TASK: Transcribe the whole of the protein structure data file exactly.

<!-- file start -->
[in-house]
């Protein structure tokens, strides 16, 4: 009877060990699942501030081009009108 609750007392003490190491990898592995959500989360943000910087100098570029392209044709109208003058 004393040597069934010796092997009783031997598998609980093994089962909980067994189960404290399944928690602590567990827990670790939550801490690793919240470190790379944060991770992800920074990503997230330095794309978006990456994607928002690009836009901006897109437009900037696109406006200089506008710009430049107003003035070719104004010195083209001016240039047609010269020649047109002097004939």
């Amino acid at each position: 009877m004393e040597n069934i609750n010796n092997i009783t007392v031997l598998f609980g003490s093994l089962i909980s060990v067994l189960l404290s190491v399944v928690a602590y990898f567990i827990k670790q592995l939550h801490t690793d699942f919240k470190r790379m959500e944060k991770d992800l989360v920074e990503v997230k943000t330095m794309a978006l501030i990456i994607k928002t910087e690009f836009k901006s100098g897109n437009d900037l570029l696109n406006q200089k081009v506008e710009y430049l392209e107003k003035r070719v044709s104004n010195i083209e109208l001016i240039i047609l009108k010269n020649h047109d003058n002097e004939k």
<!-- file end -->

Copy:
[in-house]
């Protein structure tokens, strides 16, 4: 009877060990699942501030081009009108 609750007392003490190491990898592995959500989360943000910087100098570029392209044709109208003058 004393040597069934010796092997009783031997598998609980093994089962909980067994189960404290399944928690602590567990827990670790939550801490690793919240470190790379944060991770992800920074990503997230330095794309978006990456994607928002690009836009901006897109437009900037696109406006200089506008710009430049107003003035070719104004010195083209001016240039047609010269020649047109002097004939």
């Amino acid at each position: 009877m004393e040597n069934i609750n010796n092997i009783t007392v031997l598998f609980g003490s093994l089962i909980s060990v067994l189960l404290s190491v399944v928690a602590y990898f567990i827990k670790q592995l939550h801490t690793d699942f919240k470190r790379m959500e944060k991770d992800l989360v920074e990503v997230k943000t330095m794309a978006l501030i990456i994607k928002t910087e690009f836009k901006s100098g897109n437009d900037l570029l696109n406006q200089k081009v506008e710009y430049l392209e107003k003035r070719v044709s104004n010195i083209e109208l001016i240039i047609l009108k010269n020649h047109d003058n002097e004939k």